Garden City Telegram from Garden City, Kansas on October 25, 1962 · Page 14
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Garden City Telegram from Garden City, Kansas · Page 14

Garden City, Kansas
Issue Date:
Thursday, October 25, 1962
Page 14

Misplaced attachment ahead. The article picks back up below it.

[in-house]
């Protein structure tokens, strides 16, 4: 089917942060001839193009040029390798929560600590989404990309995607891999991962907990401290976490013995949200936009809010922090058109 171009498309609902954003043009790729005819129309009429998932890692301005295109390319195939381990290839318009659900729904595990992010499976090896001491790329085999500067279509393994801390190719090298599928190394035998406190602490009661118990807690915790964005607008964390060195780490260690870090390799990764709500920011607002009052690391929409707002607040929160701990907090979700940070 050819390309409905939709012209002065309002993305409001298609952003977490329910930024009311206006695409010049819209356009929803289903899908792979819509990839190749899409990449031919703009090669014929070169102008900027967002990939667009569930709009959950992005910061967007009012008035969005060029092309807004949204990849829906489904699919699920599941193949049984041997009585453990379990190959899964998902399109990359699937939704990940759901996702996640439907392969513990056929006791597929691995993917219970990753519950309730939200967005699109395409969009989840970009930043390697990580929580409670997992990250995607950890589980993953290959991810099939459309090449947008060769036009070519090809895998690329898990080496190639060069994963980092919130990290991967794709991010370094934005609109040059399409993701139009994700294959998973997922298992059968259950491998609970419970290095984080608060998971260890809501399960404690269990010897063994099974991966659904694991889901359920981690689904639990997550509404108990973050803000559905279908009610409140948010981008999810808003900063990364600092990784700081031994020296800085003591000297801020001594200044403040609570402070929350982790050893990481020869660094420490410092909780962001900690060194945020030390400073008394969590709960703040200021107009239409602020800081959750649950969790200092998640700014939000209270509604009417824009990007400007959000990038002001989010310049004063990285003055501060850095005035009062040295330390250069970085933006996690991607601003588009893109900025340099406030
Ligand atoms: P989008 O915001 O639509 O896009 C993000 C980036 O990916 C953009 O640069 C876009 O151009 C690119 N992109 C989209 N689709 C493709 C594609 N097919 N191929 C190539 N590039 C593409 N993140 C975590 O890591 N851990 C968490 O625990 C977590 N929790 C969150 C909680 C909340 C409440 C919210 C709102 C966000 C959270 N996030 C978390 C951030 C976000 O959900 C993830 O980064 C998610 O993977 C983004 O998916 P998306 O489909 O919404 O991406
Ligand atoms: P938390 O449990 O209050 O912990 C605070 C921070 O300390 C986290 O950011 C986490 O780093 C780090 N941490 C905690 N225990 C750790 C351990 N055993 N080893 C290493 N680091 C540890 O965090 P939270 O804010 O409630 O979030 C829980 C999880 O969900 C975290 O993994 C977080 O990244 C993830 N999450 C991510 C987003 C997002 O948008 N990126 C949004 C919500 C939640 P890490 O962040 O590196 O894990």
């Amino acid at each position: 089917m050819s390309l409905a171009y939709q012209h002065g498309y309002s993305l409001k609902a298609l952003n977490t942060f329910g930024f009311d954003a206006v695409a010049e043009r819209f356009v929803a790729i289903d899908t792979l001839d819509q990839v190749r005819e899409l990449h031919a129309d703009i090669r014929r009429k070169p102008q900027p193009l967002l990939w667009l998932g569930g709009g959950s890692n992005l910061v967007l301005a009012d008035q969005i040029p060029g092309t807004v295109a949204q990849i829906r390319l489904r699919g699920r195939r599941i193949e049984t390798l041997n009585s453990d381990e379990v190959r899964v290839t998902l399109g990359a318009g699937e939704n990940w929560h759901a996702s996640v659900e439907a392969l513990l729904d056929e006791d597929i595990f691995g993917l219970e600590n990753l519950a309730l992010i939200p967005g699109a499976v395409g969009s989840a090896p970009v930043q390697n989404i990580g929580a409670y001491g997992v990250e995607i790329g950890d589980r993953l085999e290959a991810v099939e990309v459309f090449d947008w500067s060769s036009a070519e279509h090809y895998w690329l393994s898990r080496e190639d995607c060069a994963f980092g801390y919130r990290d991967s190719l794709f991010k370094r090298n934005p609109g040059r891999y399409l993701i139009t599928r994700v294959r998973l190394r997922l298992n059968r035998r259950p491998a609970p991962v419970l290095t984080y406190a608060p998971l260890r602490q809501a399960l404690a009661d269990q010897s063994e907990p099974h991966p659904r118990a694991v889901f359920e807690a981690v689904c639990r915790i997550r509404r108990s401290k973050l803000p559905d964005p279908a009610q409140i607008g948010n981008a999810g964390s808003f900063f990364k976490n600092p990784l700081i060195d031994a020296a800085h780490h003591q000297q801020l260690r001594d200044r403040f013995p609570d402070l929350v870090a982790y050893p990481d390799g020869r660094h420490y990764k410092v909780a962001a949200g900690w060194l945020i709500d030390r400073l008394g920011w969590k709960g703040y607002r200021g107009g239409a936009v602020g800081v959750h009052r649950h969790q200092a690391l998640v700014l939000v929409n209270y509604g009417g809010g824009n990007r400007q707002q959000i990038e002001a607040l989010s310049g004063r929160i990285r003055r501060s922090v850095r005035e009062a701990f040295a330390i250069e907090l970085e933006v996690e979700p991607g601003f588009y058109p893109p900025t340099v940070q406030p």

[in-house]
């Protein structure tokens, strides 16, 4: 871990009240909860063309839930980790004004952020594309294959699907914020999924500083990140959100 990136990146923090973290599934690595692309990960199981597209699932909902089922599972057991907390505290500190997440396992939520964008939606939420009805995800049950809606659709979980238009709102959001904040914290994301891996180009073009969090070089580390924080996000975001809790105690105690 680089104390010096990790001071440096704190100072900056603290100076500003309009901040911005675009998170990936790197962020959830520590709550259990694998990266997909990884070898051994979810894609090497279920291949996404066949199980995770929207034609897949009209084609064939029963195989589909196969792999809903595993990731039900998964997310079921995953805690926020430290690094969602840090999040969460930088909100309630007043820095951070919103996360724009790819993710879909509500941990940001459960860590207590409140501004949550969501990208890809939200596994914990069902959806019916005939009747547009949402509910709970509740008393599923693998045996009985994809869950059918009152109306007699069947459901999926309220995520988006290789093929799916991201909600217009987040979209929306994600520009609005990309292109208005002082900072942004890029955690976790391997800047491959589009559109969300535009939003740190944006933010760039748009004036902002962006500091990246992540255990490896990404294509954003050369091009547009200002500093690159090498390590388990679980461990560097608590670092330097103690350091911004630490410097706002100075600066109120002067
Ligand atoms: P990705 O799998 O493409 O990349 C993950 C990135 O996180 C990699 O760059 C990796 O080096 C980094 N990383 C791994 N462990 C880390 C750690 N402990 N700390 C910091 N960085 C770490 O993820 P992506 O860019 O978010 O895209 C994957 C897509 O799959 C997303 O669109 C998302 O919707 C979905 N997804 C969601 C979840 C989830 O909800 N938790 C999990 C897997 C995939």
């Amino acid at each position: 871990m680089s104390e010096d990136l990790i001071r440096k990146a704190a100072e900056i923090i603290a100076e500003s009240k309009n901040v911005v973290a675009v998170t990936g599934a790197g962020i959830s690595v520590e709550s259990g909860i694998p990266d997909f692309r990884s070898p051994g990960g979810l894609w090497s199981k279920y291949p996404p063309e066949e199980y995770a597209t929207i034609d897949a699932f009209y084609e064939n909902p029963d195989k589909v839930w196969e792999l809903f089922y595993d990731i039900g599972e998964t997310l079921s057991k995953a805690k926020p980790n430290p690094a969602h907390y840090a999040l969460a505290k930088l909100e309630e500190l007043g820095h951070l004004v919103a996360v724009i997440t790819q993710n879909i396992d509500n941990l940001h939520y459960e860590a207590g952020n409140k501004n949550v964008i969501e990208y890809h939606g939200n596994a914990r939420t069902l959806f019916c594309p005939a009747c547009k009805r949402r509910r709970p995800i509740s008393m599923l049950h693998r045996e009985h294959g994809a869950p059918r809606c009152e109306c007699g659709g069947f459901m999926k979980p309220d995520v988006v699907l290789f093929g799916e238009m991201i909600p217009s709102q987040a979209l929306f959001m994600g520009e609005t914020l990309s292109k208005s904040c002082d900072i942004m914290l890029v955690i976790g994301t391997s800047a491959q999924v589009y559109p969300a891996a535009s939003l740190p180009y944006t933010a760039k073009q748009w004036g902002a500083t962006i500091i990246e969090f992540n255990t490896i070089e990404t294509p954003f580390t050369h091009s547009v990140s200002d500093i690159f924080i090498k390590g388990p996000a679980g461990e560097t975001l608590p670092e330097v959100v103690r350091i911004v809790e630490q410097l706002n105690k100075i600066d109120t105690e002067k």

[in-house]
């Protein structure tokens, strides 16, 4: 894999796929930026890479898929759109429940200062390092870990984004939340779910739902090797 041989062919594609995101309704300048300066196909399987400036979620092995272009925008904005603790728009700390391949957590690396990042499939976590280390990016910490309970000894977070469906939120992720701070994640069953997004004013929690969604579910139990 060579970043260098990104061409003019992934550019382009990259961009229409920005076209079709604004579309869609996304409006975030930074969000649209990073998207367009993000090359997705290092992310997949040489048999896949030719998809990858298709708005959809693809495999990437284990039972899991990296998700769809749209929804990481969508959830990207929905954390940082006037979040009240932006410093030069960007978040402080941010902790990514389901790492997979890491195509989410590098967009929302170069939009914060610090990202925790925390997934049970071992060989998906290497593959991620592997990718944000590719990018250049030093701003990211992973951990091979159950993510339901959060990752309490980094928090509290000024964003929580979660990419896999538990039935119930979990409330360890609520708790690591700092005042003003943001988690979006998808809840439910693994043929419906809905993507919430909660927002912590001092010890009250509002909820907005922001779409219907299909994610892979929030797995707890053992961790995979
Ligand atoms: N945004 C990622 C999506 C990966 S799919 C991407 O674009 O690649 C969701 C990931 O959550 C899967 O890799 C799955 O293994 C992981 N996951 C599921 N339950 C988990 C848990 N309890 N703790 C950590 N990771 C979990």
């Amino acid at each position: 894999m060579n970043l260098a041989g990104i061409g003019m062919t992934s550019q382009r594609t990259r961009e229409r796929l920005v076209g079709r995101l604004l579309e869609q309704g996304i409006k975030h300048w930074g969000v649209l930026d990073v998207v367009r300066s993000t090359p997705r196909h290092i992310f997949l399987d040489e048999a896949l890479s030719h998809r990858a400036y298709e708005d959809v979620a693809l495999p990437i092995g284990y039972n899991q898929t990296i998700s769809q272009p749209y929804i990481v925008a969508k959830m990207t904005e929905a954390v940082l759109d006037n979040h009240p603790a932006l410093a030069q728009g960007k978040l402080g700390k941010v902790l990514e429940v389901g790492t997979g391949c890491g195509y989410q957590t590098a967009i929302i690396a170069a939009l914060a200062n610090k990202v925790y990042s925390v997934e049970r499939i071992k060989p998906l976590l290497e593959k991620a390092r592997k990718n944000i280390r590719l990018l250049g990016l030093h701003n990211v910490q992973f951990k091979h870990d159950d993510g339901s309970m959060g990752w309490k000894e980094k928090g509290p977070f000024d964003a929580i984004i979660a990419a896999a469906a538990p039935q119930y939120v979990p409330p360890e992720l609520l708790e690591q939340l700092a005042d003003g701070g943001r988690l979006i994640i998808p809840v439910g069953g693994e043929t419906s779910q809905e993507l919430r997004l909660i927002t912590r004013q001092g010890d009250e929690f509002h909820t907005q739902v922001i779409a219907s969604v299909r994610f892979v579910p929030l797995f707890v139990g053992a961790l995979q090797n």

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Farm Bill Is Unsound Senators Carlson and Pearson and all five Republican Congressmen in Kansas have expressed their ilrm opposition to the new Farm Bill enacted this year. But none were more outspoken than Senator Clinton Anderson of New Mexico, a democrat, and former secretary of Agriculture, who says that the Freeman bill is one of the worst pieces of legislation ever enacted in Congress. Senator Carlson, who has long been an advocate of a two-price certificate plan, says the provisions in the new bill are "involved, complicated and confusing." Specific Objections Carlson has some specific objections. He does not believe that farmers can afford to take further acreage reductions with bushel allotments unless substitution of acreage is permitted. There is little chance that such substitution (for other grains) can be enacted" prior to next year's referendum, leaving farmers "up in the air" again (for the 1964 crop). Carlson adds that "price supports within a range of 50 to 90 per cent of'parity are authorized, but the Secretary of Agriculture is directed to set them at a level which will not result in an increase is Commodity Credit Corporation stqcks. This would result in price supports at 50 per cent of parity, or 80 cents a bushel-thw equivalent of no program stall." Senator Fearson, Congressman Dole and ^'Congressman Avery have been ^qually outspoken against the freeman bill. Avery says the new bill is "loaded with incentives" for 1963, and "then the boom is lowered on farmers for 1964 and later." 15-£cre Exemption Dole is particularly disturbed about the 15-acre exemption which was added to the bill in belated fashion. "This will add as much as 5*0 million bushels of wheat to next year's production, mostly from eastern states that cannot possibly raise good qual- uty wheat. This will still further add to the surplus and complicate the problems of the western Kansas wheat farmer." Breeding is the lone dissenter in this area. He voted for the bill; he voted for the 15-acre exemption which will add to the surplus, and has been a leading advocate of the Freeman-Kennedy farm proposals from the very beginning. But the confusion and uncertainty created by this kind of legislation, causes difficulties for all who come to grips with the farm problem. Bob Dole Votes For You! ?ir, e c s On These Important Measures in Congress CUBAN AND BERLIN RESOLUTIONS To strengthen the position of the U. S. in c«?e of world crisis. (Dole Voted Yes) FOOD AND DRUG ACT To strengthen provisions to protect consumers. (Dole Voted Yes) POSTAL RATE BILL Including an amendment to prohibit Communist mail subsidy. (Dole Voted Yes) AGRICULTURAL APPROPRIATIONS Including REA, school lunch, PL480 funds to finance expanded exports of surplus wheat and other, commodities. (Dole Voted Yes) OBSCENE LITERATURE To aid in the enforcement of obscene literature laws. (Dole Voted Yes) FOREIGN AID BILL To recomit with instructions to reduce foreign aid by $100 millions dollars. (Dole Voted Yes) TRADE EXPANSION ACT To cooperate with nations of the Free World. (Dole Voted Yes) TO LIMIT OIL IMPORTS Dole introduced an amendment to limit oil imports. It was defeated by the Kennedy forces. SELF EMPLOYMENT RETIREMENT A bill to permit farmers, small businessmen and professional men to establish retirement funds. (Dole Voted Yes) LIMIT FREE MAILINGS Dole voted to limit free mailings by members of Congress at taxpayers' expense. CALL UP OF RESERVES Dole voted to give the President authority to call up reserves in case of world crisis. His Opponent Was Absent and Not Voting On All of the Above Important Measures on Final Passage Dole Missed 7 Roll Call and Quorum Votes the entire session His Opponent Missed 71 in the Last 4 weeks Alone 10 Times as Many Keep A Man on the Job Who Stays on the Job! Full Support Rep. Bob Dole, R-Kan., has given full support in Congress of appropriation bills to supply necessary funds for the Rural Electrification program so es- sential'to agricultural progress. "I voted for all REA appropriations consistent with established congressional policy of getting electric service to farmers," Dole said. "The shortest possible trip into, the farming areas will convince anyone of the necessity for electric power on our modern farms. No Boondoggles "But I want it lyiown I voted against some 'boondoggle' items slipped into REA proposals by the wide-eyed federal spenders. These included .' proposals to build a ski lift, a television transmitter and several other items completely unrelated to the goal of providing electric power for farms." Dole, Republican nominee for re-election from the First Congressional District, said future REA programs will require sizable amounts of federal money and "it will be necessary to devote careful consideration to the need for such funds." As a guide in supporting REA requests for funds, Dole said he followed the REA policy outlined by-th£ full House Agriculture Committee. It set these three yardsticks for consideration of loans for construction of power generating and transmitting facilities: "1. When energy is not available on reasonable terms from any existing source. "2. When the proposed generating plant can produce energy at a lower cost than it could be obtained from any other source. "3. . When the output of such plant will be used mainly for supplying energy for use in rural areas." The committee policy statement added that "decisions on all generation loan applications should take into account fully the willingness of other power suppliers to meet the requirements of the rural electric cooperatives on a reasonable basis." Vigorous, Effective Opposition To Kennedy Spending Schemes Definite Position "Bob is definitely not a "fence- rider" but takes a definite position that leaves no doubt where he stands. I think that's the kind of congressman we need. — Atwood Citizen-Patriot.- Clear Choice "Never has there been such a clear opportunity to choose between two candidates whose political philosophies are as far apart as the two poles," says Richard D. Lowe in the Winona Leader. "If you are in favor of continued foreign aid, increased government controls and spending, medicare, subsidization of education, stricter regulation on agriculture, and all of the New Frontier programs, vote for Breeding," says Lowe. "If you are in favor of cutting government expense, lessening controls on agriculture, reducing the national debt, returning more freedom of choice to the individual, and eliminating some of our useless spending overseas, vote for Dole." "The government plans to spend $1,201,925 to see why baby monkeys Jove their mothers. While the national debt has soared above $300 billion, the government wants to study ways of using shellcracker sunfish to control snails. I do not want to be critical of medical research, but it seems to me that much more care should be exercised in the expenditure of taxpayers' money, even in this important area." — Sen. Harry Byrd (Dem., Virginia). To all of which, Congressman Bob Dole says a fervent amen. Dole has consistently opposed the fiscal extravagance, the wastefulness and the irresponsibility of the Kennedy administration. He has spoken out strongly for the over-burdened and hard-pressed taxpayer, and has called for a "cut in federal spending as the best tax reform." Dole has opposed every one of the 10 major issues which has to do with a larger and more costly federal government. He has opposed programs which would add to the federal payroll, increase" the total budget and twice voted against the increase in the national debt limit. Vigorous, vocal and effective, Bob Dole believes that the 114,000 new federal employees added to the payroll the first year of the Kennedy administration create an added burden for the rest of us; that the debt limit should not be raised and that the government should live within its income. Dole wholeheartedly subscribes to the creed of President Eisenhower: "Belief in sound fiscal policies for our government that will protect the generations following us from engulfment in a bankruptcy by our reckless spending on the wasteful and the futile." Prison Penalties "Prison penalties for farmers who fail to keep records to suit the Secretary of Agriculture were removed from the farm bill by sub-committee action in Washington," says tha Phillips County Review. "Jail sentences had been'pro- vided for, but Bob Dole,'our Republican congressman, led a successful fight to have them stircfcen from the bill." Voted No On Foreign Aid Rep. Bob Dole, R-Kan., declared today he voted against the Foreign Aid Bill because he feels "American taxpayers have neither the obligation nor the capacity to support the world forever." Dole, Republican nominee for Congress from the First District, said he offered an amendment to the Foreign Aid Bill which would have limited its provisions to aid of those countries guaranteeing their people the basic freedoms- speech, press and religion. The amendment was defeated by Kennedy backers. "My opponent, Floyd Breeding, voted with the Kennedy "and helped put through another vast claim upon American dollars, including aid of doubtful value to questionable nations; aid to communist-dominated~countries, and aid to nations which deny their people the basic freedoms." Besides, Dole said, he had offered a bill to forbid a postal subsidy on communist njail in this country- This bill, too, was defeated by the Kennedy Administration. "I felt it wrong to grant a postage subsidy on communist literature,". Dole said. "Our taxpayers should not bear any part of the cost of distribution of subversive literature aimed at destroying our way of life." Dole said he was "very gratified" that an amendment was added to the Postal Rate bill to prohibit this Communist mail subsidy. "With this amendment included," he said, "I voted for the bill." Citing another of New Frontier support by his opponent, Dole said he had opposed the President's proposal to withhold income taxes on dividends and interest and dividends." "Not only would the withholding proposal have added thousands of employes to the federal payroll," Dole said, "it would have subjected the aged and those in low income groups to additional burdens. If enacted, it would have affected every savings account holder, corporation and cooperative." i